Girl Scouts have golden touch
Of the approximately 3.2 million Girl Scouts in the United States, only 5 percent have earned the Gold Award.
But four members of Ambassador Girl Scout Troop 1229 of Barnesville, led by Allyn Starry and Audrey Christ, devoted their time, work, and skills to Gold Award projects whose impacts will resonate through lifetimes.
They are the first of the troop to earn the award.
Denae Starry, Alexandra Miller, Emmeline Knowlan and Lauren Christ, all seniors at Tamaqua Area High School, earned the prestigious award, and they earned it during Girl Scouting's 100th anniversary last year.
The Gold Award is Girl Scouting's most prestigious honor, the counterpart to the Boy Scouts' Eagle rank. Attaining the Gold Award opens the door to college scholarships, develops community and life skills, and gives young women a step up on the ladders of education and career opportunities.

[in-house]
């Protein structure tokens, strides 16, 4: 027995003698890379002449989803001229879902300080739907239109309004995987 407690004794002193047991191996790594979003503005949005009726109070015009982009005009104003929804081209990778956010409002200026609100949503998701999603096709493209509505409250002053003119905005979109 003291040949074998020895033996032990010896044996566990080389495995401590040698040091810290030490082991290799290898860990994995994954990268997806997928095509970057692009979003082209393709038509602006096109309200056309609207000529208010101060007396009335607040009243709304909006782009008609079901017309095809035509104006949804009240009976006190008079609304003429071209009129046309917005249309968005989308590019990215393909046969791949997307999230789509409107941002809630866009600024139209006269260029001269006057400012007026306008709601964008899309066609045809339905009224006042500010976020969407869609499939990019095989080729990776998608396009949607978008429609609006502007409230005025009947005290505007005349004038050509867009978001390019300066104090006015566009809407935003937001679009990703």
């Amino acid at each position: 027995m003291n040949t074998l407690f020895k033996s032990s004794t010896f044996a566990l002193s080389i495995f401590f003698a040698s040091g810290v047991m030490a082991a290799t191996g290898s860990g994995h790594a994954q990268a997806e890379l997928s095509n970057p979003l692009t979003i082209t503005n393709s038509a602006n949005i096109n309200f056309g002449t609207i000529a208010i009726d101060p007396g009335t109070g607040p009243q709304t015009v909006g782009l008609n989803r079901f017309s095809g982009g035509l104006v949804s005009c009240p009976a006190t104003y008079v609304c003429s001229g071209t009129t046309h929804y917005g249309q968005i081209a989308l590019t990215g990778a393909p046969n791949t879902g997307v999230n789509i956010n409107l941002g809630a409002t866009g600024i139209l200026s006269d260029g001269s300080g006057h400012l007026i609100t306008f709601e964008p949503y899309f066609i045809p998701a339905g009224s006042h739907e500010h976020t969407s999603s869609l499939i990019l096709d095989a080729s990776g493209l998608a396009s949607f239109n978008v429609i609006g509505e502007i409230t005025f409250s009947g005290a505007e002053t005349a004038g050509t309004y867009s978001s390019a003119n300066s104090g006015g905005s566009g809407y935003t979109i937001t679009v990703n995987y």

To earn a Gold Award, a Scout must follow seven steps. She must: Identify an issue; investigate it thoroughly; get help and build a team; create a plan; present the plan and gather feedback; take action; and educate and inspire.
"Girl Scouts of Eastern Pennsylvania is proud of the troops who produce a number of Gold Awardees in the same year, which is truly a testament to the community engagement our Girl Scouts display and the sense of camaraderie that exists among troops," said Jennifer Allebach, chief director of Volunteer Management and Programs for GSEP.
"Our Girl Scouts are self-motivated, but more importantly, they inspire each other to put in the time and effort toward achieving honors such as the Gold Award," she said.
"Earning this top honor is a very serious commitment, and we're proud to award about 90 to 100 Gold Awardees each year on average.
Each girl completes an independent Take Action project to better their community."
A Gold Award Ceremony was held in November to recognize the girls for achieving this high honor.